Its been a frantic 140 day in Austin, a tight budget, and redistricting, with a super majority in the House. We one some and we lost a few.
The Budget was passed and we didn’t have to dip deeply into the rainy day fund. There was a lot of pressure to dip into the rainy day fund but with Governor Perry’s insistence it was avoided. 60% of the budget will go to education. They didn’t address the root causes of the budget crises Not enough money coming in and too much going out. Gambling got shot down because of the infighting between the different special interest groups, and we still have 1:1 administrator to teachers in the school districts. Suggested by the Texas Federation of Young Republicans
Texas Young Republican Federation (TYRF) supports having 80% of school district payroll expenses of professional staff of a school district be full-time classroom teachers.
In the 1970’s the teacher to administrator ratio at schools in the State of Texas was around 4 teachers to every 1 administrator, that ratio has recently gone to a near 1 to 1 ratio. As Republicans in the State of Texas the TYRF believes that the focus of district personnel should be in the classroom not in administration. There is not only room for movement in this area but improvement.
So the Budget crisis is averted until the budget.
We did poorly on Texans standing our ground against Obamian Oppression. The Lege just didn’t have the guts. Dewhurst killed the anti TSA groping bill, Bills that would exempt firearms, firearm accessories, and ammunition manufactured in Texas from federal regulations and laws were abandoned. These are what has been called “come and get it” intended to throw a challenge to federal oppressors and is a reference to the battle of Gonzales.
The attempt to nannyism was averted in another attempt to control business decisions. while the Stauss’ House moved that a statewide smoking ban was a good idea, The Senate stripped it away. The Big distributors lobbied hard and won to keep the micro brewers from selling souvenir gift packages of the crafted beverages.
“We got railroaded,” said Dan Garrison with Garrison Brothers Distillery, a Hill Country distiller who wanted the ability to sell a souvenir bottle of his bourbon to tour groups.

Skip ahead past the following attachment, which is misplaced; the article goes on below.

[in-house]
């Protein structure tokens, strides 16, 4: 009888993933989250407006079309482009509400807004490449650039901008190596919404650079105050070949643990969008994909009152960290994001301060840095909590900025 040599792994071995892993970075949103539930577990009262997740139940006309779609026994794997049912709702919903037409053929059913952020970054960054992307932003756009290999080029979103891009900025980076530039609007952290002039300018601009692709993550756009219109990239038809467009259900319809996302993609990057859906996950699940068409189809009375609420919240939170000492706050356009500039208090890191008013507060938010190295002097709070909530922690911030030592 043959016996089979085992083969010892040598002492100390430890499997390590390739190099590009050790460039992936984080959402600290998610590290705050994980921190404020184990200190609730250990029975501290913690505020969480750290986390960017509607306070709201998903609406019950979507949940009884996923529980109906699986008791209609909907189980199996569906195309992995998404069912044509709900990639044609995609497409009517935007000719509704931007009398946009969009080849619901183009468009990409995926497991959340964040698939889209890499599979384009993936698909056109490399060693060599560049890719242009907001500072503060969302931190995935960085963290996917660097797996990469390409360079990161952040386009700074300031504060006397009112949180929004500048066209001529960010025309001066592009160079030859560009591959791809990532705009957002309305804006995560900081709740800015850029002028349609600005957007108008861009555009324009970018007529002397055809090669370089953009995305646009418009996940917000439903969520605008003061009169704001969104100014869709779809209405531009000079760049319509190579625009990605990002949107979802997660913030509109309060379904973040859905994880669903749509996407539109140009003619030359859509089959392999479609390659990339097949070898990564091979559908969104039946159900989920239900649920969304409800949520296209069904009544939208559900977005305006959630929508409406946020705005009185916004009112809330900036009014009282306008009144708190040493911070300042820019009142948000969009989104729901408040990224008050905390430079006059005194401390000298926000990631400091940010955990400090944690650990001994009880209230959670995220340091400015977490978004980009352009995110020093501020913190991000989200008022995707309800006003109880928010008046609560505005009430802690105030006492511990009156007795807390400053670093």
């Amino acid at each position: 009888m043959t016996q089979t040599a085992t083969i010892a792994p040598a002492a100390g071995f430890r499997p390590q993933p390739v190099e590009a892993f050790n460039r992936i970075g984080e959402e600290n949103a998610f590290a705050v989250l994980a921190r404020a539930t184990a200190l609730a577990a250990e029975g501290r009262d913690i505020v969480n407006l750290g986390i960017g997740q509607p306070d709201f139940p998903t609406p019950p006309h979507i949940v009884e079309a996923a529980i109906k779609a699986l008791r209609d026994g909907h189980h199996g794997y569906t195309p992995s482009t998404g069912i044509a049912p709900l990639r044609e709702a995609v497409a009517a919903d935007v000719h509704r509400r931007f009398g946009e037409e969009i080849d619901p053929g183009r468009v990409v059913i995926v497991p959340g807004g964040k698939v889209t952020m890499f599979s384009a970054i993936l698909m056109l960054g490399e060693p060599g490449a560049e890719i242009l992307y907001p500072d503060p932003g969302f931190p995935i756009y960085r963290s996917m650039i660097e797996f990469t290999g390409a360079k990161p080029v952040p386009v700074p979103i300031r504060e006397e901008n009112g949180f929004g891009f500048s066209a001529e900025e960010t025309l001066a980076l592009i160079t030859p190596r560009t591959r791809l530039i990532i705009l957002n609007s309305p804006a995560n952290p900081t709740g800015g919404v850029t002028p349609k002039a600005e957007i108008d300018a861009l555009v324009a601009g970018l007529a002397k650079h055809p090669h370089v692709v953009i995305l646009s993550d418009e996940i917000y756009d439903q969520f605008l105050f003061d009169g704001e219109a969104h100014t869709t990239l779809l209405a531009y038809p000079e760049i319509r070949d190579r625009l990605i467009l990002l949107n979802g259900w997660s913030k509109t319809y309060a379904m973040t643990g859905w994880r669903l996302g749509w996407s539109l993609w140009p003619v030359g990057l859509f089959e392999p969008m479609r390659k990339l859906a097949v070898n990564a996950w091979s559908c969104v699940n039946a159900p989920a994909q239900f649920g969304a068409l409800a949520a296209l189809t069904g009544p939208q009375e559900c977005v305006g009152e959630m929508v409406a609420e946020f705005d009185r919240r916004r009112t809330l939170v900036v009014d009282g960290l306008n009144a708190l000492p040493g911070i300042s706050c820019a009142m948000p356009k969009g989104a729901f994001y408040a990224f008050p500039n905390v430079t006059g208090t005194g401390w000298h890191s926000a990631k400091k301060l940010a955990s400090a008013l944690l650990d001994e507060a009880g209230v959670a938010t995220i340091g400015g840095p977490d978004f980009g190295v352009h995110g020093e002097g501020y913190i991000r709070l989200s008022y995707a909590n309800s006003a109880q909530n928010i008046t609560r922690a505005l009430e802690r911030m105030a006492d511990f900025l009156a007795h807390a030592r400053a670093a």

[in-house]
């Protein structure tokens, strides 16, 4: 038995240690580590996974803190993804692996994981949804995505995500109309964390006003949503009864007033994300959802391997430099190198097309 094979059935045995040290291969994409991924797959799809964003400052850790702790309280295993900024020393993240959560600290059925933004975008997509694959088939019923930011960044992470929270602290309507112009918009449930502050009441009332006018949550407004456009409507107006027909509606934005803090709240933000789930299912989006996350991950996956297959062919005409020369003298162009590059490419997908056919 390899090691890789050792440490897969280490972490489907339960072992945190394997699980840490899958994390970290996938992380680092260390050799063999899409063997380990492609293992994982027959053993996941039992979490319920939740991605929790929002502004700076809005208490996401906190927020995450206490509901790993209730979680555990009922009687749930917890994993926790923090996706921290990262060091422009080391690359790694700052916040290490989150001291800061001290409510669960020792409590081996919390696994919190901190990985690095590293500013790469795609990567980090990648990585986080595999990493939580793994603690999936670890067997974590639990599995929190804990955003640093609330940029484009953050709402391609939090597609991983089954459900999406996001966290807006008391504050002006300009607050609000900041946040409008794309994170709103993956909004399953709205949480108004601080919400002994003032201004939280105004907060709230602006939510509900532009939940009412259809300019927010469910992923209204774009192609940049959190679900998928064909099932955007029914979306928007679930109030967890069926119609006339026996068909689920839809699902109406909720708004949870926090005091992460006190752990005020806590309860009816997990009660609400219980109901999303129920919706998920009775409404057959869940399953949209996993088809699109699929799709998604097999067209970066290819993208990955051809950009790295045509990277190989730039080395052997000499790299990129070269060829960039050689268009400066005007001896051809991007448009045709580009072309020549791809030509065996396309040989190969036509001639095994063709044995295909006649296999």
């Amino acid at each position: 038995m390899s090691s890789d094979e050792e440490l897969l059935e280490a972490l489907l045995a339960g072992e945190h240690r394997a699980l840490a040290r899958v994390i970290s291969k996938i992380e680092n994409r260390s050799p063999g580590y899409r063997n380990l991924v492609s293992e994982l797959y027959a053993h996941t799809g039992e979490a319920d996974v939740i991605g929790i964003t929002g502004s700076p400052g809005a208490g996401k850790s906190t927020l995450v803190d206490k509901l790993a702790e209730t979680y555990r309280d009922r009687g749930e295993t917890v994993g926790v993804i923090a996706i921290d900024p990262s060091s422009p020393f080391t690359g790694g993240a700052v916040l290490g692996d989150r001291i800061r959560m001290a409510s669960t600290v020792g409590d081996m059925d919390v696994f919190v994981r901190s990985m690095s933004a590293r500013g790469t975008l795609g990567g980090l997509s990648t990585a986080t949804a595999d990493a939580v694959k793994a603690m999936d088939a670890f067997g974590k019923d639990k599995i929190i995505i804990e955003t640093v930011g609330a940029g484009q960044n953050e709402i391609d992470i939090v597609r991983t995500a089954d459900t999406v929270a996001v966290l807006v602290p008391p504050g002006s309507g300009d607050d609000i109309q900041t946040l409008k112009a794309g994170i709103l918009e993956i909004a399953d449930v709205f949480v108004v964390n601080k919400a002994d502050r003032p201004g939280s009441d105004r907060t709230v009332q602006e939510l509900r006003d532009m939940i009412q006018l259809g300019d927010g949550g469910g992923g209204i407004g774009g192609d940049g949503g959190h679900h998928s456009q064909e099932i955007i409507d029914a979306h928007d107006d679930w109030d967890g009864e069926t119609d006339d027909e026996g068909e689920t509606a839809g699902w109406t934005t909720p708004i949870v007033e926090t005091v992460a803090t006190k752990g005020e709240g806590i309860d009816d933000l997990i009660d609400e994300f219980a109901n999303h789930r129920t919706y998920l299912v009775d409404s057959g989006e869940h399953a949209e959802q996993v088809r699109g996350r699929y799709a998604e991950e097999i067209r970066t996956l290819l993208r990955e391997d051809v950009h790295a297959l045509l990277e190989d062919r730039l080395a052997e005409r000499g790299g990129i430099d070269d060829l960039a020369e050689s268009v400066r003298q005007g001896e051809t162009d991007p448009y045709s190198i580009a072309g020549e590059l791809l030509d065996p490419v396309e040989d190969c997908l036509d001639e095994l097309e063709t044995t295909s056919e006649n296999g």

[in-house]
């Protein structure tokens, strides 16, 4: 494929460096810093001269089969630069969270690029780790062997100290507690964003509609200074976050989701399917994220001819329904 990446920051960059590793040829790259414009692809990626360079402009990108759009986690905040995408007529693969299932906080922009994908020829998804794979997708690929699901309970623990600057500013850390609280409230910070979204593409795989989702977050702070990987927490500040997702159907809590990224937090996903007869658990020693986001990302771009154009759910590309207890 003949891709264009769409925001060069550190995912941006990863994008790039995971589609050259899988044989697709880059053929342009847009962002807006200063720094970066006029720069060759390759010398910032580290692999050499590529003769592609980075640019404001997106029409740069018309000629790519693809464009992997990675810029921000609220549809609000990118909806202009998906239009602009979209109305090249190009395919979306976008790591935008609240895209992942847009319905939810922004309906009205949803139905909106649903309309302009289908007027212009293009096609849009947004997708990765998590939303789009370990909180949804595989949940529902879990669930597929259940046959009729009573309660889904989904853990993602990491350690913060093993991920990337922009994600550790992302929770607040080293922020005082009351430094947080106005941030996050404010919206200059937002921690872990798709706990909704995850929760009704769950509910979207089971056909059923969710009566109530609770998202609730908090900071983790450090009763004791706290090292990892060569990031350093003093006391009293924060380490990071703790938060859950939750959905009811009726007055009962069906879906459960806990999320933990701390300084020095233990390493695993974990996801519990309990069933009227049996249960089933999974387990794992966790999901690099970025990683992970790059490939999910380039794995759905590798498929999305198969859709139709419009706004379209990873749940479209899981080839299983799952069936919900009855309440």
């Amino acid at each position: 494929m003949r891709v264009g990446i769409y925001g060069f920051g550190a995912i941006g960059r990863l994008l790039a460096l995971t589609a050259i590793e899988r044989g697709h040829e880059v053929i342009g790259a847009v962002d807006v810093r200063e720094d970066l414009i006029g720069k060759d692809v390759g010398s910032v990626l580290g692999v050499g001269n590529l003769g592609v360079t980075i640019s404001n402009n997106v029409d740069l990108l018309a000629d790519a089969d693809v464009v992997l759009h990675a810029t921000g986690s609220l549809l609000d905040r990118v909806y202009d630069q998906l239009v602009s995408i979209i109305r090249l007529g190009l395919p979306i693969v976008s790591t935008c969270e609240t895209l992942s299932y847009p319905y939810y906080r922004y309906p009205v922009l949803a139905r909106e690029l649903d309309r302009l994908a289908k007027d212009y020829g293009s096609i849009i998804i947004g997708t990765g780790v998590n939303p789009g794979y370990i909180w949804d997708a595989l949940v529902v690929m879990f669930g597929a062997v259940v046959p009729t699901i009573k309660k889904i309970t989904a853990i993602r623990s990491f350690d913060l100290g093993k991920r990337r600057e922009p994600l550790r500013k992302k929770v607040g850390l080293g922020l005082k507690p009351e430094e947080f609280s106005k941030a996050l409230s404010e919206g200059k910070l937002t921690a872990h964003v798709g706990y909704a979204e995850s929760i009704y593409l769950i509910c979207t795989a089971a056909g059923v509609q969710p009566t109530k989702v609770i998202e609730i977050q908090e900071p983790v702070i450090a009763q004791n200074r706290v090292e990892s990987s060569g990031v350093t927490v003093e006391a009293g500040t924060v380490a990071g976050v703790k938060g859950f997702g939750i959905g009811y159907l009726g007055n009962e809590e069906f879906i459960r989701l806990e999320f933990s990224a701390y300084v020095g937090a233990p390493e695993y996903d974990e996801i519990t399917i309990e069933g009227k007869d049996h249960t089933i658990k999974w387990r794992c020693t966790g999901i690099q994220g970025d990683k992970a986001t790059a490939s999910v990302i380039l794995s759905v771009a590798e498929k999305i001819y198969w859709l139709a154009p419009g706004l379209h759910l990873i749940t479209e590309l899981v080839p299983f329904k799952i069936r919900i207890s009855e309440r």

Garrison’s comment could sum up the frustration of the smallest players in the state’s beer and liquor industry that is controlled by giants.
Rep. Mike Hamilton, R-Mauriceville, chairs the House Committee on Licensing and Administrative Procedures, where most of the alcohol-related bills died this session.
He said it’s difficult to change decades-old laws without affecting someone’s financial interest.
Most attempts to change beer or liquor laws eventually bump up against the state’s post-Prohibition rules that maintain distinct boundaries between manufacturers, distributors and retailers, in what is commonly called the three-tiered system.
It boils down to kissing buttocks of political contributors, and not caring about small business and the growth of Texan jobs.
On Guns and the right to keep and bear arms. We had mixed results. The Lege attempted to exempt themselves to the prohibited places where peon CHL holders are restricted to go like schools, bars, and professional sporting events. All the while the House let the Campus carry bill get burred in POO. We did win range rights and employees will have a right to store their arms locked in their cars in company parking lots. Folk who drive boats get covered under the MPA, bassically if you own or control a boat, and can legally own a hand gun you cqan have it on your boat just as allowed in our cars. No CHL required.
We did get Voter ID passed, so it hasn’t been a bad session, but it surely hasn’t been a session where the TeaParty has been in control. The Libertarian and intrusion of government on Dr. Patient relationships is pretty scary with the passed and signed Ultrasound Bill.
Under the bill, women would have to get an ultrasound between one and three days prior to an abortion. The expecting mother would be required to view the sonogram, listen to the heartbeat, and listen as a health care provider explains the image.
But Democrats questioned the wisdom of the Texas ultrasound bill, and alluded to hypocrisy on the part of the Republicans, who have called for less government interference in American’s lives. “This is not the jelly on the belly that most of you think,” said Alvarado, a Houston Democrat. “This is government intrusion at its best.”
I would call it “at its worst”
There is something learned this Session, while I supported Strauss in this terms bid for Speaker. He has to go next time. He hasn’t shown leadership in getting the right things done. With a Super Majority he has allowed the super minority to stop Campus Carry, yet he allowed the amendment that would have allowed another level of regulation on our small businesses (Smoking Ban). We need more libertarian/ Teaparty types in the House, and More real Repuplicans in the Senate. Texas has enough of the playing well with others crowd, and needs Representation by those who actually take a stand for those that voted them in.
It ain’t over with yet though, looks like there will be a special session for Texas Wind storm Insurance, and maybe for school finance.